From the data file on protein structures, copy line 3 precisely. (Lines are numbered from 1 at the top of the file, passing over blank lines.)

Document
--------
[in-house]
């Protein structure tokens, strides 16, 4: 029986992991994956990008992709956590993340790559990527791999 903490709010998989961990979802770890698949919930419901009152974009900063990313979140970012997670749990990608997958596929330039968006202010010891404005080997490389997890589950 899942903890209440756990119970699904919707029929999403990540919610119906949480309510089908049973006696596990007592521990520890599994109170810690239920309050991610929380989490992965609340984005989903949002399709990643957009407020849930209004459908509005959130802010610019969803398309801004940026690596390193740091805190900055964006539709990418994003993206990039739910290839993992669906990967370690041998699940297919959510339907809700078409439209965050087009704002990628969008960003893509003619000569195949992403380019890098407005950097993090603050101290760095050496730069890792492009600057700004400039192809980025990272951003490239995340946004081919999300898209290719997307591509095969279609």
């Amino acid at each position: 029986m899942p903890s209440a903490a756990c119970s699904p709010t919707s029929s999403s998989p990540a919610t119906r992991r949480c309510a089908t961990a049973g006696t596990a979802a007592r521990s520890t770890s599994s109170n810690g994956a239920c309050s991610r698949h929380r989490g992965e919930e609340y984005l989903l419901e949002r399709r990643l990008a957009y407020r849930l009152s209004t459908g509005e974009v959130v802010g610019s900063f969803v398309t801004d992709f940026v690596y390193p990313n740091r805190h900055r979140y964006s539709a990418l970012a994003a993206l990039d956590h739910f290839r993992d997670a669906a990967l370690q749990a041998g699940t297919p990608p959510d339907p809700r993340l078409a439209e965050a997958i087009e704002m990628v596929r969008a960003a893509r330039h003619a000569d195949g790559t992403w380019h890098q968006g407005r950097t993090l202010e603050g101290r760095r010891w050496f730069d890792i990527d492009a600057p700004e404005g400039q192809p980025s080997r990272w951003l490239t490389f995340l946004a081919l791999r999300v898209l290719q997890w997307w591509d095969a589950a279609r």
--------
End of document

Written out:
């Amino acid at each position: 029986m899942p903890s209440a903490a756990c119970s699904p709010t919707s029929s999403s998989p990540a919610t119906r992991r949480c309510a089908t961990a049973g006696t596990a979802a007592r521990s520890t770890s599994s109170n810690g994956a239920c309050s991610r698949h929380r989490g992965e919930e609340y984005l989903l419901e949002r399709r990643l990008a957009y407020r849930l009152s209004t459908g509005e974009v959130v802010g610019s900063f969803v398309t801004d992709f940026v690596y390193p990313n740091r805190h900055r979140y964006s539709a990418l970012a994003a993206l990039d956590h739910f290839r993992d997670a669906a990967l370690q749990a041998g699940t297919p990608p959510d339907p809700r993340l078409a439209e965050a997958i087009e704002m990628v596929r969008a960003a893509r330039h003619a000569d195949g790559t992403w380019h890098q968006g407005r950097t993090l202010e603050g101290r760095r010891w050496f730069d890792i990527d492009a600057p700004e404005g400039q192809p980025s080997r990272w951003l490239t490389f995340l946004a081919l791999r999300v898209l290719q997890w997307w591509d095969a589950a279609r």